Art and Politics examines how the combination can be detrimental to the integrity of the artist and to the quality of art produced by a culture as a whole. Art and politics in my view are like mixing oil and water. Great ingredients for salad dressing but lethal for art.
Granted that many old master paintings would depict political or religious themes. Their sponsors were either church or state. That was not the painter’s primary objective though, as evidenced by the quality of their works.
If their objective was only to produce propaganda on behalf of their benefactors, we would not have the exquisite paintings hanging in the world’s museums today that convey a transcendence over subject matter, suggesting the sublime universal answers to human existence.
To produce propaganda the artist must subordinate his personality and artistic theories to that purpose. The old masters were painting for the purpose of their own understanding of the world and of art.
Art and Politics – Totalitarian Propaganda
My first college level art class was taught by a young professor who distributed to the class, although not as required reading and distributed innocuously, the writings of Chairman Mao on Art. Was it a subtle form of indoctrination? Probably and I am glad to have dumped them in a waste basket where they belonged.
The point being is that art is a powerful medium which those with political aspirations or already in power, want to manipulate toward their own ends.
Totalitarian regimes will attack art and artist upon their seizing of power and dictate an aesthetic afterwards that would serve as a propaganda tool to further their political ends.
The results are barren cultures such as Nazi Germany or the former Soviet Union from which not one significant work of art was ever created.
Art and Politics – Art for Art’s Sake
Art for art’s sake is an idea I subscribe to. If the purpose of a work of art is subordinate to an agenda it becomes an illustration. A means to an end such as a Madison Avenue advertising campaign promoting soap or the next dictator.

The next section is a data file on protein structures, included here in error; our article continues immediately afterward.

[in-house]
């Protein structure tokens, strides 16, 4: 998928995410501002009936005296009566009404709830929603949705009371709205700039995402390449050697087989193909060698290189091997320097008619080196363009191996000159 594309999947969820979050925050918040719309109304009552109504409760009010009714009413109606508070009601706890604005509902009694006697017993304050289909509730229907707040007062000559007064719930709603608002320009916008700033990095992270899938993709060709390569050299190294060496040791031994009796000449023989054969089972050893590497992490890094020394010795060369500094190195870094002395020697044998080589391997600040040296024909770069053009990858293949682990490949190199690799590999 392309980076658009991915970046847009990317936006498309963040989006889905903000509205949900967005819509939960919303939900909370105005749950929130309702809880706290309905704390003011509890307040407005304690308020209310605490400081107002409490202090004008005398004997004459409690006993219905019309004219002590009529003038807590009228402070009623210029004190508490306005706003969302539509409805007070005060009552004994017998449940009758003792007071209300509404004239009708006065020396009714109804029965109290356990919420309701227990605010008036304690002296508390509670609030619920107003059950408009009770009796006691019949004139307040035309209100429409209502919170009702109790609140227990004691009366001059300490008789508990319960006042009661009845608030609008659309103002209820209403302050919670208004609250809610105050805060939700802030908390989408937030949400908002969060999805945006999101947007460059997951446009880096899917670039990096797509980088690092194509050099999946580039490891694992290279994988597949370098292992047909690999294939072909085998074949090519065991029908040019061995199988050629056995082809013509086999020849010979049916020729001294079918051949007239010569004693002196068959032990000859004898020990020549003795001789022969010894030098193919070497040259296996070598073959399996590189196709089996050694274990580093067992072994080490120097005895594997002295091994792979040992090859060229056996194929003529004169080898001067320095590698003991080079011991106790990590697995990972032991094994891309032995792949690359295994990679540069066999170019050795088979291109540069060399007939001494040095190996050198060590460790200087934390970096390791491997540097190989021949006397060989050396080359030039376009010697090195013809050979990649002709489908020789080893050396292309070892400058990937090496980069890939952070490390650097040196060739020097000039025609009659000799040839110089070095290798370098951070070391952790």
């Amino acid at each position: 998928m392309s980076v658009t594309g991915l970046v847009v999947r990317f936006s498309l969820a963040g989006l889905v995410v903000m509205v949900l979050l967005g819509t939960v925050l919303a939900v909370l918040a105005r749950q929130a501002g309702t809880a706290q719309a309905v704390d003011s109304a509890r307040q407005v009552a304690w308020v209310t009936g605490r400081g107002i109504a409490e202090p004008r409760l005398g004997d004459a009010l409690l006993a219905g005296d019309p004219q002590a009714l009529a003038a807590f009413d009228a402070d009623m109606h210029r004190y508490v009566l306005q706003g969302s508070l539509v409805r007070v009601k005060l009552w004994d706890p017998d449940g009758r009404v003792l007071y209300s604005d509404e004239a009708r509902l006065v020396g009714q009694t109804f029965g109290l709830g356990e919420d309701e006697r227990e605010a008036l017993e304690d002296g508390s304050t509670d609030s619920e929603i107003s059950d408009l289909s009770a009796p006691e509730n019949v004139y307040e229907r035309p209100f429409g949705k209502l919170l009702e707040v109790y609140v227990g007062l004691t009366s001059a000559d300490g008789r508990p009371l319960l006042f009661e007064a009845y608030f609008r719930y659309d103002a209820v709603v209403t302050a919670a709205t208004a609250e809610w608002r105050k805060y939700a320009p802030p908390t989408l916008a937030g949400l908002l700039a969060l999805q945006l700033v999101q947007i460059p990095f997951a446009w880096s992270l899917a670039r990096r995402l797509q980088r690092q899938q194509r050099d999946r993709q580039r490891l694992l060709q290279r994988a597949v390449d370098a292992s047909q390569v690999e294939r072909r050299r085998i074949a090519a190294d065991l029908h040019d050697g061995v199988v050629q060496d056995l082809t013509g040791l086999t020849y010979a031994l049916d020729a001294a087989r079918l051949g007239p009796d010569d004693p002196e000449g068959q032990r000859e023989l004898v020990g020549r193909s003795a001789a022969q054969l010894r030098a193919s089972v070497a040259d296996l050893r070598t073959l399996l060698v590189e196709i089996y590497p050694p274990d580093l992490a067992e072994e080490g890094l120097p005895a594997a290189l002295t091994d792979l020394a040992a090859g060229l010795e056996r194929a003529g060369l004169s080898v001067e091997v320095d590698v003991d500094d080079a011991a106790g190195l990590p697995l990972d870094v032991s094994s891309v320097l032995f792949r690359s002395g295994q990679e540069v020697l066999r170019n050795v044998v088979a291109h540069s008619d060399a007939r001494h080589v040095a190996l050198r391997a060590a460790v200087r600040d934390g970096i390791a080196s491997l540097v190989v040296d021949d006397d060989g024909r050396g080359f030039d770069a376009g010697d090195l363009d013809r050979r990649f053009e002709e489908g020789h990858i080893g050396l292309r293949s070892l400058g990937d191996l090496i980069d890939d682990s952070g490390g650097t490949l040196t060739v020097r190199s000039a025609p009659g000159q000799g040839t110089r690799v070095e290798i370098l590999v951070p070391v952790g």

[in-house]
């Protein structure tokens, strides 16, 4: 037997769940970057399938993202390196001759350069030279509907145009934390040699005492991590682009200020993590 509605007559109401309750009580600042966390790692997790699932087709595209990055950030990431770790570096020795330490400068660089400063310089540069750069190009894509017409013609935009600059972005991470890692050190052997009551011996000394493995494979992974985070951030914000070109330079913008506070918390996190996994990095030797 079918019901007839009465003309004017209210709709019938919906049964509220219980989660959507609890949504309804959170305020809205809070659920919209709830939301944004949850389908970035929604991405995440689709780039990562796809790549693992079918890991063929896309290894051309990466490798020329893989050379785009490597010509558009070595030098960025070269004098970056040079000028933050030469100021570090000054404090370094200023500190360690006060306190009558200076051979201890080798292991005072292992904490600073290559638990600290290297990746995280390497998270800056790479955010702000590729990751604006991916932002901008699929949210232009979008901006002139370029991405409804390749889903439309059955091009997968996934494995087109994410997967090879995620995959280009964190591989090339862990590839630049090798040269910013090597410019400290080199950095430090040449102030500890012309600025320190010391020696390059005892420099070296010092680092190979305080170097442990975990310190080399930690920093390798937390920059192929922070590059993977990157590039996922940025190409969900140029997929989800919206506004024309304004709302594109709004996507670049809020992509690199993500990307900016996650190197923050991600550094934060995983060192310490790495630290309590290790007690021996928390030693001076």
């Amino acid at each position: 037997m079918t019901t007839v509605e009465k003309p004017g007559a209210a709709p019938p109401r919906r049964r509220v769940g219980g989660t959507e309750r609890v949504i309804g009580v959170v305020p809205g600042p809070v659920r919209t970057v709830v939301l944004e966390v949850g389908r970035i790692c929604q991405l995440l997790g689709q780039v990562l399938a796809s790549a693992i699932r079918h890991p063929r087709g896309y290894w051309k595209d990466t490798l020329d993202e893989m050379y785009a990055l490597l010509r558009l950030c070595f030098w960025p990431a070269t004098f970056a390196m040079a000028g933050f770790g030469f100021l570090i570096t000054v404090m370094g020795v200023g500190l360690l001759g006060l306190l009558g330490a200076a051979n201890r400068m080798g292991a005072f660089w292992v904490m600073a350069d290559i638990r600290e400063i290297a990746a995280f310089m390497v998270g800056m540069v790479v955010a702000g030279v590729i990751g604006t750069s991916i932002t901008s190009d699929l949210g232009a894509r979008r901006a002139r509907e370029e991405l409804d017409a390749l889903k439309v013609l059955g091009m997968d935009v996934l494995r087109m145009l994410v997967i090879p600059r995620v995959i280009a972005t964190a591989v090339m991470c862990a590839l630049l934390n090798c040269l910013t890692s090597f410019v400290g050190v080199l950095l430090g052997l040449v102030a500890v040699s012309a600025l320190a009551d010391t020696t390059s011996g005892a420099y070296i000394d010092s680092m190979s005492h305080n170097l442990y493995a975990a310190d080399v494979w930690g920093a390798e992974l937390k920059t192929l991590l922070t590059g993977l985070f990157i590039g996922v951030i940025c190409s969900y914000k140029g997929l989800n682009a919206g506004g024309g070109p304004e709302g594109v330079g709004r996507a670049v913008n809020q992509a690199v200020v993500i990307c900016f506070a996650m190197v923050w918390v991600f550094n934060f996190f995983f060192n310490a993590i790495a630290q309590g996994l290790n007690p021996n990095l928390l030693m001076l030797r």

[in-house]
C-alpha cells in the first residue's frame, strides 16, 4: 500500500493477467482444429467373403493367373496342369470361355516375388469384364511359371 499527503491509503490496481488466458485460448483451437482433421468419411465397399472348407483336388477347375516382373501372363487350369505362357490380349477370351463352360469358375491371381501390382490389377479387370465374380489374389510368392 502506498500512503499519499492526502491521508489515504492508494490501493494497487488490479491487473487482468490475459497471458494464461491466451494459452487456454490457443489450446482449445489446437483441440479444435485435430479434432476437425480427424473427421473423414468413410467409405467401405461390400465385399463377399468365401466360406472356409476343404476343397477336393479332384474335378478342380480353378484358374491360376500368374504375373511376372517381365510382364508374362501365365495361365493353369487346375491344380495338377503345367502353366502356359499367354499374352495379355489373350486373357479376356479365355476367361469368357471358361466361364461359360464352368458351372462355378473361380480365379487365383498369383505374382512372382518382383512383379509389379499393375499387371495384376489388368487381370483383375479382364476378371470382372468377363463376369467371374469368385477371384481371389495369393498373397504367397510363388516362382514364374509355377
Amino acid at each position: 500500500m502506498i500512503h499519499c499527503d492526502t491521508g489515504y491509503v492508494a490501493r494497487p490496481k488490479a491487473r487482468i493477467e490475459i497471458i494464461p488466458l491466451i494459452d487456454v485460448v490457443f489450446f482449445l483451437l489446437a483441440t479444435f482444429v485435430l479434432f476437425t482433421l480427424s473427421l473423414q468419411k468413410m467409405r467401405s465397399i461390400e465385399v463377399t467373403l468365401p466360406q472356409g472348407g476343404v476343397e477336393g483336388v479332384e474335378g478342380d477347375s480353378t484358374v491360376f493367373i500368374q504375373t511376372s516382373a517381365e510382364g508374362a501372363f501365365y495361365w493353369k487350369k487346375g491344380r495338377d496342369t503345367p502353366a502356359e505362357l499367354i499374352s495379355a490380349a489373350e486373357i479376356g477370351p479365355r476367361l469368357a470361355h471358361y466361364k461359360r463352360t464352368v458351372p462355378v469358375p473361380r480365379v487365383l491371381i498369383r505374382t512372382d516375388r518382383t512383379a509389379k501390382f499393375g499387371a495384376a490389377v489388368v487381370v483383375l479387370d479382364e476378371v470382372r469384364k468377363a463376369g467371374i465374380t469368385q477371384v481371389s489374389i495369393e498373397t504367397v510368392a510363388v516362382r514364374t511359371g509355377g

Art history demonstrates how artists, when freed from the sponsorship of church or state, became more creative than any other time in human history. A free economy and a free mind are corollaries.
Today art is becoming more political. Not in the way of promoting political parties but by promoting social agendas. There is a plethora of niche art promoting everything from feminism to environmentalism. Some of these artists are supported by government grants administered by those with an agenda.
Could a young Vermeer today receive such a grant? Not unless he stopped depicting women as domestic servants. Could a barbarian who sprays graffiti on private property get a grant? Absolutely, not only a grant but accolades from the art elites who will applaud him as a voice attacking the evils of capitalism.
Art and Politics – The Artist as an Independent Thinker
The lives of most painters are an economic struggle. Most take jobs unrelated to their profession, some are fortunate to find employment related to their profession and then there are those who will take government money.
Those that take government money should realize that you are not your own master and are being manipulated. The money you accept came from fellow artist’s taxes. Why should they subsidize you, their competitor? Why not compete in the free market? It worked for Vermeer.
Once an artist abandons his integrity for the rewards offered by a benefactor who sets the terms as to what the purpose and meaning your art is to be, you cease to be an artist and become a tool.
Art and politics are a lethal mix for the artist. An artist needs to be an independent thinker. The politician needs to be a manipulator.
Source by Victor J Gruberth